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Storylines: Portland Thorns at Houston Dash

Anya Button

The Thorns (4-4-4) continue their road trip in Houston tonight, with a 5:30 game against the eighth-place Houston Dash (3-4-5). With a win and a little help from the fourth-place Utah Royals in the form of a win or draw in their game against Chicago, Portland, who are currently fifth in the league, would move back into playoff position.

Both teams will have key lineup changes from the last time they faced off, when they played to a 1-1 draw in May—the Thorns due to some players returning from injury and others newly injured, and the Dash due to recent signings.

Projected Starting XI

For the first time this season, the Thorns’ full starting defensive line, plus AD Franch, is available. This is huge for Portland, who have dealt with a rotating selection of suboptimal defensive setups since week one, first missing Emily Menges, then Franch, then Franch and Emily Sonnett. Accordingly, a lot of the goals they’ve conceded—and the results they’ve dropped—have been on sloppy individual mistakes by defenders and/or backup keeper Britt Eckerstrom. Ironically, although the defense has returned to full health, the front six is now short two players, Tobin Heath and Midge Purce, who were available when these two teams met in May.

Additionally, Lindsey Horan will sit this game out due to yellow card accumulation. Given that she was inevitably going to have to sit out at some point, this is pretty good timing, looking ahead to some of their upcoming games—away at Seattle next weekend, then home against the Royals July 6.

In text format: Franch in goal, Meghan Klingenberg, Menges, Sonnett, and Katherine Reynolds in a back four, Andressinha, Celeste Boureille, and Christine Sinclair in midfield, Mallory Weber and Ellie Carpenter out wide, and Ana-Maria Crnogorcevic up top.

Look for Hayley Raso to sub in for Weber after the half. Heath is listed as questionable in the injury report, but I’d expect Parsons to err on the side of caution with her.

Scouting the Opposition

The Dash are potentially short one of their key players in Kyah Simon, who is listed as questionable. Adding Simon, an attacking midfielder with great vision and passing accuracy, was in retrospect one of the best moves Houston made in the offseason, and their midfield is going to suffer if she isn’t available.

On the other hand, the club finally got some value out of the rights to Christen Press in the latest NWSL megatrade, which brought Sofia Huerta and Taylor Comeau to Houston. The Dash have started various players in both fullback positions at different times, many of them not defenders. The most recent setup has been Allysha Chapman on the right and forward Lindsay Agnew on the left, so having an Actual Right Back joining the team in Comeau is pretty big. Houston also recently acquired Australian centerback Clare Polkinghorne. You may remember that she didn’t exactly thrive in her time in Portland under Paul Riley back in 2015—but that probably wasn’t a great test of her readiness for the NWSL, because, well, who did thrive under Riley?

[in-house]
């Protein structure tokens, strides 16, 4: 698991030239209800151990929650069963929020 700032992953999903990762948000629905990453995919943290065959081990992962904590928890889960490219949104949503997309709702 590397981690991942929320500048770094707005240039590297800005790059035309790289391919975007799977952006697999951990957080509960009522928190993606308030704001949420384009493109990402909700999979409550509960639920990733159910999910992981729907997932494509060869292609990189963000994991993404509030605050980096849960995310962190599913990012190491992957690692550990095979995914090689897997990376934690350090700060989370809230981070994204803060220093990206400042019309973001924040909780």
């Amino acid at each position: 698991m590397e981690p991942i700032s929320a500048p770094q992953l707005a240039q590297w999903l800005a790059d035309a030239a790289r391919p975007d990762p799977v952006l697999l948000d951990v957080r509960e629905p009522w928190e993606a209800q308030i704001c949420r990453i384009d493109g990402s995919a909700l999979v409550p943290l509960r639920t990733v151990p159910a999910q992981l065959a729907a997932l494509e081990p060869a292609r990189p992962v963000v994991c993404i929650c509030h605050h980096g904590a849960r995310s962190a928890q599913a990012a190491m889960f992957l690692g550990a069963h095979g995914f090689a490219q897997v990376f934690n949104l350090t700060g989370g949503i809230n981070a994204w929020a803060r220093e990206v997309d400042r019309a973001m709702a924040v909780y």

If I had to guess how these players all fit together, I’d say Amber Brooks probably moves into the midfield, with Polkinghorne starting alongside Janine Van Wyk, and Comeau and Chapman at right and left back, respectively.

Where Huerta fits in, I’m not sure. I don’t think Pauw will kowtow to Jill Ellis to the point that she plays her at fullback. On the other hand, she might kowtow to Ellis to the point that she plays Huerta as a wide forward. On the other other hand, Pauw has three perfectly good forwards in Rachel Daly, Kealia Ohai, and Nichelle Prince, so she might stick Huerta in the central midfield in the role Simon would normally occupy. If she did go that route, look for Linda Motlhalo to start along with her and Brooks in the midfield.


Horan sitting out is going to be interesting for another reason: if Boureille plays in more of a dedicated holding role than Horan typically does, as I would expect her to, will that make for a more cohesive midfield?

The issue with the current starting midfield of Sinclair, Horan, and Andressinha is that these are three players whose best position is pretty similar. Of the three, Horan is the one best suited to the number six role, but that’s not her best position—and the Thorns really need her to be able to get forward and score. If you stuck Horan in the six, Sinclair would probably be better than Andressinha in the eight, but that’s definitely not her best position; Andressinha, finally, should be playing as a ten, but you also can’t really take Sinc out of that role.

Throwing Boureille into the mix, playing her as a true holding midfielder, thus alleviating Andressinha of some of her defensive duties just might solve that puzzle. On the other hand, Boureille is a depth player who’s had both good games and bad games this season, and she’s been prone to some of the same kinds of sloppy giveaways that have plagued Portland recently.

In any case, with the addition of Hayley Raso, Portland finally has a dedicated forward who scores once in a while. The Dash midfield—at least, earlier iterations of it—can be pressured off the ball by physical teams. It’s easy to see the Thorns squeezing them throughout the game, forcing a turnover, and sending a ball up and over to Carpenter or a fresh-off-the-bench Raso to beat Houston’s defense.